Assessment capability is a new term, coined in New Zealand but related to assessment literacy (Popham, 2009, Stiggins, 2002). Assessment literacy describes what teachers and other education professionals know and do, including the implementation of a range of summative and formative assessment practices, but its usage does not always refer to student agency. In contrast, “assessment-capable” teachers have the curricular and pedagogical capability, and the motivation, to engender assessment capability in their students. The use of the term assessment-capable distinguishes the New Zealand stance from other assessment systems where the student’s own assessment capability may not be at the heart of the assessment process (Booth, Hill & Dixon, 2014).

Directions for Assessment in New Zealand set out the role of the assessment-capable teacher as:

  • taking the lead in all assessment that students cannot manage without support … in ways that encourage students to feel deeply accountable for their own progress and support them to become motivated, effective, self-regulating learners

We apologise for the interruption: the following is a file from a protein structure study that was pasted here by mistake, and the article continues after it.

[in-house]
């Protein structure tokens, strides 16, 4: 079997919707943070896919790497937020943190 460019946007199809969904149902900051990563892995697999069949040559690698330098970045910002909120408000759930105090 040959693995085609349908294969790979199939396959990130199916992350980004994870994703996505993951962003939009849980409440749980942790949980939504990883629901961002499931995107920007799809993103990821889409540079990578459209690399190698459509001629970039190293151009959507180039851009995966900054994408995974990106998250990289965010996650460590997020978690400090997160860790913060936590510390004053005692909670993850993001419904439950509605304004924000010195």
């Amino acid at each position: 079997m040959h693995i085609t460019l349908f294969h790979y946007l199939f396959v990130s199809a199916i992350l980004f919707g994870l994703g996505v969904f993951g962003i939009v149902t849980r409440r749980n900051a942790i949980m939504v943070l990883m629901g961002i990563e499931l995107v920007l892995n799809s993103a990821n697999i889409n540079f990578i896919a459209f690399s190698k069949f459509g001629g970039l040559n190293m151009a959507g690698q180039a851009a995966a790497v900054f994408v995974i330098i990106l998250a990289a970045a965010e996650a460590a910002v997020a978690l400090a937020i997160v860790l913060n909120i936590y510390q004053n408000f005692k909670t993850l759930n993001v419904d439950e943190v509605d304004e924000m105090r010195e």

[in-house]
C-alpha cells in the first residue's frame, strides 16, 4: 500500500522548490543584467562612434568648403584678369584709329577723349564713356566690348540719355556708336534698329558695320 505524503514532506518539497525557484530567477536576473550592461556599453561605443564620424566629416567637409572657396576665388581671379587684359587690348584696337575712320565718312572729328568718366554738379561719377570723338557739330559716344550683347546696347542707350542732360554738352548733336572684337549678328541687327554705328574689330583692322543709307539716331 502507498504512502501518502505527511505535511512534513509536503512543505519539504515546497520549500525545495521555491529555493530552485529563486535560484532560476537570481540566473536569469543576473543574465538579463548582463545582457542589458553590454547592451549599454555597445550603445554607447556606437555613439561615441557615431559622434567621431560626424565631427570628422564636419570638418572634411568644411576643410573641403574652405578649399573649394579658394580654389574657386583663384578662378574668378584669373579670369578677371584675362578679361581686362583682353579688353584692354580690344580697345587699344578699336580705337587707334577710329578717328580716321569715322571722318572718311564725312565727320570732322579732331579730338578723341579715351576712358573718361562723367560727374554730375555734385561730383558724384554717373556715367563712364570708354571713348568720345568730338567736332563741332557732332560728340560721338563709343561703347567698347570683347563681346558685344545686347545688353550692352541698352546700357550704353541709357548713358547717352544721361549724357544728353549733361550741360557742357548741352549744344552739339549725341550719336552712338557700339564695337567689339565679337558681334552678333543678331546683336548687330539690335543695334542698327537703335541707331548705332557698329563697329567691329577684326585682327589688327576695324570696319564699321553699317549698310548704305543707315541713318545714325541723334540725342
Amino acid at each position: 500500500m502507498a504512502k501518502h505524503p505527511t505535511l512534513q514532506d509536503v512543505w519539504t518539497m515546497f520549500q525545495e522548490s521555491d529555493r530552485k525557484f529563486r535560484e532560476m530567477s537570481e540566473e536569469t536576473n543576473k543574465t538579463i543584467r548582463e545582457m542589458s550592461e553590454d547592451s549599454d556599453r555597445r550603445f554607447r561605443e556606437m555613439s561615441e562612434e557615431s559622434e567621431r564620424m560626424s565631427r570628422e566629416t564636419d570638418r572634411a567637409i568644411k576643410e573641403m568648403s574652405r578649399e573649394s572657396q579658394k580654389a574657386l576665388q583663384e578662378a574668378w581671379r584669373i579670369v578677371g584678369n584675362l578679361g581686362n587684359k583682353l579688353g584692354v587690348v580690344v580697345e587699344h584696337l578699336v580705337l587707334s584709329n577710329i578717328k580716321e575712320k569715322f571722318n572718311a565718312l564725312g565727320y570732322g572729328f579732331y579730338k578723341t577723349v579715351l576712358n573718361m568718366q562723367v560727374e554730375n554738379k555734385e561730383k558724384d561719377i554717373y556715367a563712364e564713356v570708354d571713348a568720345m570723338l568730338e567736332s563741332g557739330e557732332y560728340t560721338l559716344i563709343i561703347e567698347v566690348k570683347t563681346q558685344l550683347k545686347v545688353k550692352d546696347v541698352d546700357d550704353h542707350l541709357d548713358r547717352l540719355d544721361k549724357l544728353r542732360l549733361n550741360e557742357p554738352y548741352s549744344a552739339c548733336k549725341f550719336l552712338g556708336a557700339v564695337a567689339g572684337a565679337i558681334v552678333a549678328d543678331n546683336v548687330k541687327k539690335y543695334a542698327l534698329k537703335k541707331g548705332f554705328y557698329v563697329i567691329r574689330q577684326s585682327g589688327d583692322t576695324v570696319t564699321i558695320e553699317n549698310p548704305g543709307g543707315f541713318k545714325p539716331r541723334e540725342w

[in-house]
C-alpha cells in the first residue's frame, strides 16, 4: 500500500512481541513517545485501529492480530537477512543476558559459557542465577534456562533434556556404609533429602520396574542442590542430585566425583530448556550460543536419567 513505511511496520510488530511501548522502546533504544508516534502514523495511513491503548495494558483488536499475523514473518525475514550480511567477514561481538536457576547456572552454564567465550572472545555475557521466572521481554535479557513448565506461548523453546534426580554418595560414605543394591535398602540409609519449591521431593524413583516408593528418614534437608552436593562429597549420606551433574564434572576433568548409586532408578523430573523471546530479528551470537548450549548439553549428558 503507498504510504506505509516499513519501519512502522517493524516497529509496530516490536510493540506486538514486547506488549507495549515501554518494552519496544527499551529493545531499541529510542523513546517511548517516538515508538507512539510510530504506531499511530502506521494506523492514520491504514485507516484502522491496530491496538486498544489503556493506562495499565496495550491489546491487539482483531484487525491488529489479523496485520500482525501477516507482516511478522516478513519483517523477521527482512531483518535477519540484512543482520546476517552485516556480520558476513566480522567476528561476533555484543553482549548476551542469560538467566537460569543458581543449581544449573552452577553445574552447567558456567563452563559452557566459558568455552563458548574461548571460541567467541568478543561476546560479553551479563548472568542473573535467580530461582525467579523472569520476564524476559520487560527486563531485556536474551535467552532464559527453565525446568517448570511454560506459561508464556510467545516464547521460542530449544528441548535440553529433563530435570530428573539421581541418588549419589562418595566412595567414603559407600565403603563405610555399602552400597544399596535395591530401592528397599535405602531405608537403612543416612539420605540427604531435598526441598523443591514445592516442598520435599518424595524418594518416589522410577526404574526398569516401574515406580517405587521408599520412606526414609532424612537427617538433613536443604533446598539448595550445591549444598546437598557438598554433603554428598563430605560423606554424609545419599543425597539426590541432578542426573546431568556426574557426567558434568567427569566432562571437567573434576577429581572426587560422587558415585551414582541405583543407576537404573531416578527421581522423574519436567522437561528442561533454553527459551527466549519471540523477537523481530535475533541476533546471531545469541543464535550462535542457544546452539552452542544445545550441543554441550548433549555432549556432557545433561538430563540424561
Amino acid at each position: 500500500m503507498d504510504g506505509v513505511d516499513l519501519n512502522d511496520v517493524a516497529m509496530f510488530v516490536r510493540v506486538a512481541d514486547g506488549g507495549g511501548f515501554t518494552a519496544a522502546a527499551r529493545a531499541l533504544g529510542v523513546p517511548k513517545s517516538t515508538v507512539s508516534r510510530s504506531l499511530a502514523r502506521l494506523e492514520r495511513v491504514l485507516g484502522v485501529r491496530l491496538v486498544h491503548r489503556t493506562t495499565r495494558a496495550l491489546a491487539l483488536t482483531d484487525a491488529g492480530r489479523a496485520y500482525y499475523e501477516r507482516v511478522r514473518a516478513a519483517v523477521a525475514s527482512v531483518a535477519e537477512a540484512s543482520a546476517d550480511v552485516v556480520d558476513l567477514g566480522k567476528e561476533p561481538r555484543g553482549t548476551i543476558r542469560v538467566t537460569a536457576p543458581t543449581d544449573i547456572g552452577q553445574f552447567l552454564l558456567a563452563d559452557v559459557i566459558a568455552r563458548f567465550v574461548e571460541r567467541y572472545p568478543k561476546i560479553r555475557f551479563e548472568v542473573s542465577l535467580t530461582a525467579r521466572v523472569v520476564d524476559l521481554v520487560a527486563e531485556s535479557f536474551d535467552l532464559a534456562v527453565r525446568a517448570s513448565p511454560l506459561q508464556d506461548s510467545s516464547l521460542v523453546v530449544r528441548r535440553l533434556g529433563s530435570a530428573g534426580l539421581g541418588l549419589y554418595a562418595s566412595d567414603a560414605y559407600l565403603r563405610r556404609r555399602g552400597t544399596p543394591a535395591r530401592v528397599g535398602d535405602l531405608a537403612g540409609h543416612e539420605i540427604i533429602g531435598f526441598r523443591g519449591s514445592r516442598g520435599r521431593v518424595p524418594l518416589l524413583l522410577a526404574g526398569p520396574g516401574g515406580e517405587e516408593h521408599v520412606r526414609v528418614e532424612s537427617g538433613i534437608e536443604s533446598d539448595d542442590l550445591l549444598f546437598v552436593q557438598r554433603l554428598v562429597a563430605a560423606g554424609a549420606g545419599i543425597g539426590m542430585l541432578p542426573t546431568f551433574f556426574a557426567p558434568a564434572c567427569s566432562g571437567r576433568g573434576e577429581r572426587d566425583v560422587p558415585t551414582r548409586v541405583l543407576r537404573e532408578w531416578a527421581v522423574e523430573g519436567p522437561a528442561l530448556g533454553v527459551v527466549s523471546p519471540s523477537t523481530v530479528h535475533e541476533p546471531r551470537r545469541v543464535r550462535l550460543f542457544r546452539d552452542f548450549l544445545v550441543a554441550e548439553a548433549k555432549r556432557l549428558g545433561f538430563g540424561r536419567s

• being knowledgeable about the curriculum and teaching
  • having well developed assessment capabilities and the motivation to use these to forge learning partnerships with their students
  • knowing how to gather the assessment information that other stakeholders require, and how to pass it on in ways that are consistent with, and supportive of, student learning
  • having awareness of the effects of assessment on learners
  • knowing exactly how an assessment should assist students to learn, and how to check whether it has done so
  • establishing a classroom climate where mistakes are seen as opportunities, and where shared conversations about the nature of learning are commonplace. (Absolum et al., 2009, p. 24)

Assessment capable teachers (and students) know about, and use, assessment for learning in their daily classroom practice.

Can you explain what kinds of beliefs, attitudes and actions you would expect from an “assessment-capable” teacher?